King Kaufman's Sports Daily

Pluto's been demoted, but stargazers can still enjoy the fireworks between the planet-sized egos of Terrell Owens and Bill Parcells.

Published August 25, 2006 4:00PM (EDT)

Astronomers at the International Astronomical Union's general assembly in Prague, Czech Republic, voted Thursday to demote Pluto. The tiny, icy rock is no longer a planet. Instead, as a so-called dwarf planet, it's the first member of a new category.

Harsh news for Mickey Mouse and other skywatchers who favor a "large solar system" approach. There had been talk of letting Pluto keep its planetary status, but that would have required the astronomers to acknowledge that a whole bunch of similar iceballs in its general neighborhood were also planets.

This would have led to schoolchildren trying to remember the names of all the planets with a mnemonic that went something like "My very educated mother just served us nine pizzas Xerox 2-by-4 crazy Charo."

But there's good news too. Terrell Owens' ego has been nominated for planethood.

And Bill Parcells' ego is a satellite. The Tuna Moon. Dallas Cowboys owner Jerry Jones' ego is in Molniya orbit.

The headlines this week have said that Owens has reaggravated his hamstring injury, but of course what's really getting aggravated and reaggravated is the coach.

Parcells wants Owens on the field, wants to see how he does in what for Owens is a new offense. Owens is saying the kinds of things that have endeared him to people everywhere he's ever gone: "If he wants to see something, he has 10 years of film to go back and look on."

Can you think of a worse match than Terrell Owens and Bill Parcells? Is there any way this situation is going to work out? After one year of stellar behavior in Philadelphia, Owens took less than another year to wear out his welcome, even as Eagles coach Andy Reid bent over as far backward as a guy shaped like Andy Reid can bend to accommodate him.

And this was after years of then-San Francisco 49ers coach Steve Marriucci bending over all sorts of ways for Owens.

Does Bill Parcells strike you as a bend-over-backward kind of guy? Me neither.

Can you think of a worse place for Terrell Owens to have gone than Dallas? Well, maybe you can. But Dallas didn't make a lot of sense except to the egos involved.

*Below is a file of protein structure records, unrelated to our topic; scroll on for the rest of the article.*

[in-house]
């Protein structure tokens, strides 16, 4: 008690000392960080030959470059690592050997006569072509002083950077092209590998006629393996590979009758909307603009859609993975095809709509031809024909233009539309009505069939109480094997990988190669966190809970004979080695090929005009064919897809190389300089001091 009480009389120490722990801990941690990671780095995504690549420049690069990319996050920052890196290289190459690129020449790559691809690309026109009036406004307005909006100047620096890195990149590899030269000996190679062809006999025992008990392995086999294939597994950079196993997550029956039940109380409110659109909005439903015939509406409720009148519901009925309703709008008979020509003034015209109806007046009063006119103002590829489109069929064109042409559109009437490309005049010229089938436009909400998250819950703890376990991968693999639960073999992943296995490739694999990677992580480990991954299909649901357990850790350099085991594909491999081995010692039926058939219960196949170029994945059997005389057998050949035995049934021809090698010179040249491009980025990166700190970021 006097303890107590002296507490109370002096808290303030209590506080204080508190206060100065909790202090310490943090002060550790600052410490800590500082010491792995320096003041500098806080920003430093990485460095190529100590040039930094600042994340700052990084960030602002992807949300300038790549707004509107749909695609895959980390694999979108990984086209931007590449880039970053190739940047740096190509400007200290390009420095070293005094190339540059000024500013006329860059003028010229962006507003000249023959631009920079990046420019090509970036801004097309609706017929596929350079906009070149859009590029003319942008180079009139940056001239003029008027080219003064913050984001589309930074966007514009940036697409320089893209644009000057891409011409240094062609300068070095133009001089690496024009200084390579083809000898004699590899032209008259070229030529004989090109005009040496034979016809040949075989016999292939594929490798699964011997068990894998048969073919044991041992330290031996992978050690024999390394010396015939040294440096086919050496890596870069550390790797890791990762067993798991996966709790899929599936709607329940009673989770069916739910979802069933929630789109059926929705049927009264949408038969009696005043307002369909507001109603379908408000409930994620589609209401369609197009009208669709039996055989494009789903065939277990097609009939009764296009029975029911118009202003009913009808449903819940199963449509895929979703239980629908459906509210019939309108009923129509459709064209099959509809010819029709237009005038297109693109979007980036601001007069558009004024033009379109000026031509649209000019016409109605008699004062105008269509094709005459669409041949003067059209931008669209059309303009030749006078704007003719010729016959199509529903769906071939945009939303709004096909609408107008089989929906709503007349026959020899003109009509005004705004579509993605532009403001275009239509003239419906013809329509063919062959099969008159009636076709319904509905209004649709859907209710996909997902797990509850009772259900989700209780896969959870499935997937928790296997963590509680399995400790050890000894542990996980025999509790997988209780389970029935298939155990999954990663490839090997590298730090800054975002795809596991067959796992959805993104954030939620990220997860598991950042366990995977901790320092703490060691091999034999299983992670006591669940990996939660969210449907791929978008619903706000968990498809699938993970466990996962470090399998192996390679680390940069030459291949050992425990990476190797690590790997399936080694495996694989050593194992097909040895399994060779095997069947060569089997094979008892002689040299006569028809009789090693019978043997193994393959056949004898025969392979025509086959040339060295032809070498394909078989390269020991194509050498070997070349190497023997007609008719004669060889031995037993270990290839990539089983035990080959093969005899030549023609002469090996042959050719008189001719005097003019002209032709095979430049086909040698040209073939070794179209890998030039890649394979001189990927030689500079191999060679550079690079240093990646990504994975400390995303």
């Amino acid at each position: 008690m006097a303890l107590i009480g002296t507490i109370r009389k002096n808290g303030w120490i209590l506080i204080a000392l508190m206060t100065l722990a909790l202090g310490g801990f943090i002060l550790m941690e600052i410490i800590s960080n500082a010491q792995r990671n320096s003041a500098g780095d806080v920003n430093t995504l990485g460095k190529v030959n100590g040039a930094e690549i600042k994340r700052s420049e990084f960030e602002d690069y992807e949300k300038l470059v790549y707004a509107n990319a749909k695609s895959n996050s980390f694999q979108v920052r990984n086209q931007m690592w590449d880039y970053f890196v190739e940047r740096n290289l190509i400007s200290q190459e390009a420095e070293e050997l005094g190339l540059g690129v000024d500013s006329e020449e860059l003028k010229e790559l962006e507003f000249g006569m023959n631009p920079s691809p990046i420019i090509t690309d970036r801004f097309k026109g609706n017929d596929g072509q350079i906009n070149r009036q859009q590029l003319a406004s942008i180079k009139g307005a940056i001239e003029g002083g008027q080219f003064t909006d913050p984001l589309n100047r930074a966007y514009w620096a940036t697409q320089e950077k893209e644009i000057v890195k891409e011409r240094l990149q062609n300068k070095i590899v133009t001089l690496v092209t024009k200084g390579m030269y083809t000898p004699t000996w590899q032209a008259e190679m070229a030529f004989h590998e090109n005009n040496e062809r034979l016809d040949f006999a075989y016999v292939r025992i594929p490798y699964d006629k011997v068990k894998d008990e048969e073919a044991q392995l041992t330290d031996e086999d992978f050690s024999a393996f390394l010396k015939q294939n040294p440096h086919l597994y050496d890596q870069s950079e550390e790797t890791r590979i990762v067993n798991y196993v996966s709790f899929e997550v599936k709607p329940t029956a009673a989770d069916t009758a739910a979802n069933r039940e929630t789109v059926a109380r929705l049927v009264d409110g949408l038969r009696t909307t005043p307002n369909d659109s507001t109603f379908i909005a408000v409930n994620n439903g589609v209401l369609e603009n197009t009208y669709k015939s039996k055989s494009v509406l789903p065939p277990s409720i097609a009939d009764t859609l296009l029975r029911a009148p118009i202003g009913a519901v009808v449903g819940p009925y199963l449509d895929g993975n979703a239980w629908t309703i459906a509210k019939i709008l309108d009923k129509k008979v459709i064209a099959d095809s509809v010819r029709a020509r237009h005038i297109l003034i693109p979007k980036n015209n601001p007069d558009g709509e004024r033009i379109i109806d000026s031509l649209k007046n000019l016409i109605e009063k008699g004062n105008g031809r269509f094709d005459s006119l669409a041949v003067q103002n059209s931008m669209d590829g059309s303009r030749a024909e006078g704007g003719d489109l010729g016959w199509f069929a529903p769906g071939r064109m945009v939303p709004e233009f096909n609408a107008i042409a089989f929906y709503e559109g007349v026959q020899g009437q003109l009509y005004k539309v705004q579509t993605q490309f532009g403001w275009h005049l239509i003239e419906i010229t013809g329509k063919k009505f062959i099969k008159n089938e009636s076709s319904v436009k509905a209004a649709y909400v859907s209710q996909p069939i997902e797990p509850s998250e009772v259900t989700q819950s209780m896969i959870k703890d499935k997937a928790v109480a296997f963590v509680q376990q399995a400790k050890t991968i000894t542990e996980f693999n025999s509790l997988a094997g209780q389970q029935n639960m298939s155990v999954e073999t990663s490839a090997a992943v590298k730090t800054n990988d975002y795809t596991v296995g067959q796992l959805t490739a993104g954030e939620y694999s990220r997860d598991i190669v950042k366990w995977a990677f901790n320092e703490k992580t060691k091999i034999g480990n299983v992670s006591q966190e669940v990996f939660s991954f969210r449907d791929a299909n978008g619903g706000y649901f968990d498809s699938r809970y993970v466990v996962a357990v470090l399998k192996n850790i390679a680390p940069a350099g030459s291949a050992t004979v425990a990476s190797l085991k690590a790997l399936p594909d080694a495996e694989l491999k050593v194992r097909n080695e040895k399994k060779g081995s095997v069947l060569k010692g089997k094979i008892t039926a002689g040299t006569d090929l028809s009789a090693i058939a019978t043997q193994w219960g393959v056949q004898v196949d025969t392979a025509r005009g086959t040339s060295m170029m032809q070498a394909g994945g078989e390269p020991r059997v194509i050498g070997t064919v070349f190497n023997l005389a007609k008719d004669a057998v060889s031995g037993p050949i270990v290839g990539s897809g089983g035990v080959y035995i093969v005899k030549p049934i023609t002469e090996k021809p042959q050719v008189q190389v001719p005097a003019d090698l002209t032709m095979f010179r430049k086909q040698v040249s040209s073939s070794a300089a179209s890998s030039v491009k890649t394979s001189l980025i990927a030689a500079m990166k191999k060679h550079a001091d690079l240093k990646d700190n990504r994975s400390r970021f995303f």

As the Football Outsiders' preseason annual "2006 Pro Football Prospectus" points out, the Cowboys, who had pretty good receivers and a lousy offensive line, really didn't need to sign Owens. Sure, he's an upgrade over the jettisoned Keyshawn Johnson. He'd be an upgrade over almost anyone.

But he ain't much of a blocker, as Drew Bledsoe is sure to be thinking after each of his 40 or 50 sacks this season. Jones got his man because Owens is the man, a superstar, the kind of guy who looks good with the blue star on his helmet.

Never mind that the offensive line "upgrade" consisted of signing journeyman Jason Fabini and former Detroit Lion Kyle Kosier, a nice player but one whose main value is his ability to play anywhere on the line. The Cowboys got their star.

And never mind that Owens requires a bend-over-backward coach just to stay in marginally hot water, as opposed to boiling. He was going to Dallas because the Cowboys are a glamour team befitting his fabulosity. Not last time, not this time, not next time are you going to find Terrell Owens voluntarily plying his trade for the good citizens of Baltimore, not to mention, say, Cleveland or Jacksonville.

Here's another preseason annual, Street & Smith's, quoting an anonymous rival on Owens: "The only thing that hurts him is his mouth. I don't think it will be a problem as long as he feels he's an integral part of the offense ... If Parcells is smart, like I know he is, he'll make sure T.O. gets his touches."

Parcells is smart. But never mind getting him his touches, he hasn't been able to persuade Owens to get on the field. Hamstring injuries are notoriously difficult to read -- it's a great injury for slackers because the diagnostic method is to ask, "How's it feel?" -- and maybe T.O.'s legitimately injured.

But it's clear Parcells doesn't think so, and it's hard to blame the guy, blowhard that he is, for not taking Owens at face value.

Here's another quote from that Street & Smith's, from Owens: "I'm going to put those things behind me. They can only make a man stronger, wiser. For me, that's what it's done. I'll be a better teammate, a better person, a better man in life."

How's that going so far? Care to comment, Bill?

Street & Smith's likes the Owens signing and is picking the Cowboys to win the NFC East. This column hasn't made its annual preposterous and always wrong NFL predictions yet, but it's going to be taking a good long look at the division's other three teams.

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Correction: Royals did contend once [PERMALINK]

Several readers pointed out that my list of statements about the experience of 18-year-old baseball fans Thursday included one error, to wit: "The Kansas City Royals have never been contenders, never mind winners."

This ignores the out-of-nowhere 2003 season, when the Royals started 16-3 and were within three and a half games of the first-place Minnesota Twins with 12 days left. They finished 83-79, in third place, seven games out.

It remains their only winning season since the 1994 strike, and I'm sorry I ignored it. Frankly, I thought I'd dreamed it.

Previous column: Same old Royals?

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